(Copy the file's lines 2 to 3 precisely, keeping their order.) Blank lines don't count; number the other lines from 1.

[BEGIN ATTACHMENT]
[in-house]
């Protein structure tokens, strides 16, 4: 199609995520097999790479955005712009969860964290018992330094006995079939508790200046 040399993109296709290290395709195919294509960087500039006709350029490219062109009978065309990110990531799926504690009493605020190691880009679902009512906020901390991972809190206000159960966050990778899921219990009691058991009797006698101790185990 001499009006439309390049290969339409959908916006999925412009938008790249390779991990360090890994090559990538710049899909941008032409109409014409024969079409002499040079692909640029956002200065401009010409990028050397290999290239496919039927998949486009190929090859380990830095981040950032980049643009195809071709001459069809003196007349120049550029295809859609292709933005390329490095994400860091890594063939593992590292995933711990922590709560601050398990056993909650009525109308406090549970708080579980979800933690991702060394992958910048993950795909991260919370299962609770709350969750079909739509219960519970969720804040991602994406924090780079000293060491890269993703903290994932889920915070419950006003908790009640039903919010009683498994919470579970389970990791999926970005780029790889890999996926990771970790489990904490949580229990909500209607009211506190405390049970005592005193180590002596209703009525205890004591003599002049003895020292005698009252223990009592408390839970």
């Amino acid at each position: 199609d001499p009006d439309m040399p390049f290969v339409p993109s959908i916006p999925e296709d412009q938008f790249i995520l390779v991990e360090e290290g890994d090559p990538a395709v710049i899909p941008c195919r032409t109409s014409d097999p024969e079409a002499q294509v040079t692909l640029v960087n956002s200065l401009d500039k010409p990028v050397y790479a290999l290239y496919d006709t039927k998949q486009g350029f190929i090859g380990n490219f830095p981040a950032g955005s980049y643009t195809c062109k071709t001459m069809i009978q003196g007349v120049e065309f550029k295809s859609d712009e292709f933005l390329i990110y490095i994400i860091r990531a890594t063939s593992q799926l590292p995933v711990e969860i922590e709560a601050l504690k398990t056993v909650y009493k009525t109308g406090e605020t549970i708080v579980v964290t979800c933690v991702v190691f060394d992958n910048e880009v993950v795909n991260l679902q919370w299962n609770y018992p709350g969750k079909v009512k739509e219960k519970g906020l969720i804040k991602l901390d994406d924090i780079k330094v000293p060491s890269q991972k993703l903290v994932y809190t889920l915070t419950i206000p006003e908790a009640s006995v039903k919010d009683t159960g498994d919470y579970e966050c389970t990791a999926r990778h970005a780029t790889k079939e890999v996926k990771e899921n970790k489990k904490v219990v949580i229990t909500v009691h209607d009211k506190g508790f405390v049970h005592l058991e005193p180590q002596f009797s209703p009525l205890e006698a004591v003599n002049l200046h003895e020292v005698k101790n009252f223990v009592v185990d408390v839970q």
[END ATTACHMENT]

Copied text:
């Protein structure tokens, strides 16, 4: 199609995520097999790479955005712009969860964290018992330094006995079939508790200046 040399993109296709290290395709195919294509960087500039006709350029490219062109009978065309990110990531799926504690009493605020190691880009679902009512906020901390991972809190206000159960966050990778899921219990009691058991009797006698101790185990 001499009006439309390049290969339409959908916006999925412009938008790249390779991990360090890994090559990538710049899909941008032409109409014409024969079409002499040079692909640029956002200065401009010409990028050397290999290239496919039927998949486009190929090859380990830095981040950032980049643009195809071709001459069809003196007349120049550029295809859609292709933005390329490095994400860091890594063939593992590292995933711990922590709560601050398990056993909650009525109308406090549970708080579980979800933690991702060394992958910048993950795909991260919370299962609770709350969750079909739509219960519970969720804040991602994406924090780079000293060491890269993703903290994932889920915070419950006003908790009640039903919010009683498994919470579970389970990791999926970005780029790889890999996926990771970790489990904490949580229990909500209607009211506190405390049970005592005193180590002596209703009525205890004591003599002049003895020292005698009252223990009592408390839970």
């Amino acid at each position: 199609d001499p009006d439309m040399p390049f290969v339409p993109s959908i916006p999925e296709d412009q938008f790249i995520l390779v991990e360090e290290g890994d090559p990538a395709v710049i899909p941008c195919r032409t109409s014409d097999p024969e079409a002499q294509v040079t692909l640029v960087n956002s200065l401009d500039k010409p990028v050397y790479a290999l290239y496919d006709t039927k998949q486009g350029f190929i090859g380990n490219f830095p981040a950032g955005s980049y643009t195809c062109k071709t001459m069809i009978q003196g007349v120049e065309f550029k295809s859609d712009e292709f933005l390329i990110y490095i994400i860091r990531a890594t063939s593992q799926l590292p995933v711990e969860i922590e709560a601050l504690k398990t056993v909650y009493k009525t109308g406090e605020t549970i708080v579980v964290t979800c933690v991702v190691f060394d992958n910048e880009v993950v795909n991260l679902q919370w299962n609770y018992p709350g969750k079909v009512k739509e219960k519970g906020l969720i804040k991602l901390d994406d924090i780079k330094v000293p060491s890269q991972k993703l903290v994932y809190t889920l915070t419950i206000p006003e908790a009640s006995v039903k919010d009683t159960g498994d919470y579970e966050c389970t990791a999926r990778h970005a780029t790889k079939e890999v996926k990771e899921n970790k489990k904490v219990v949580i229990t909500v009691h209607d009211k506190g508790f405390v049970h005592l058991e005193p180590q002596f009797s209703p009525l205890e006698a004591v003599n002049l200046h003895e020292v005698k101790n009252f223990v009592v185990d408390v839970q």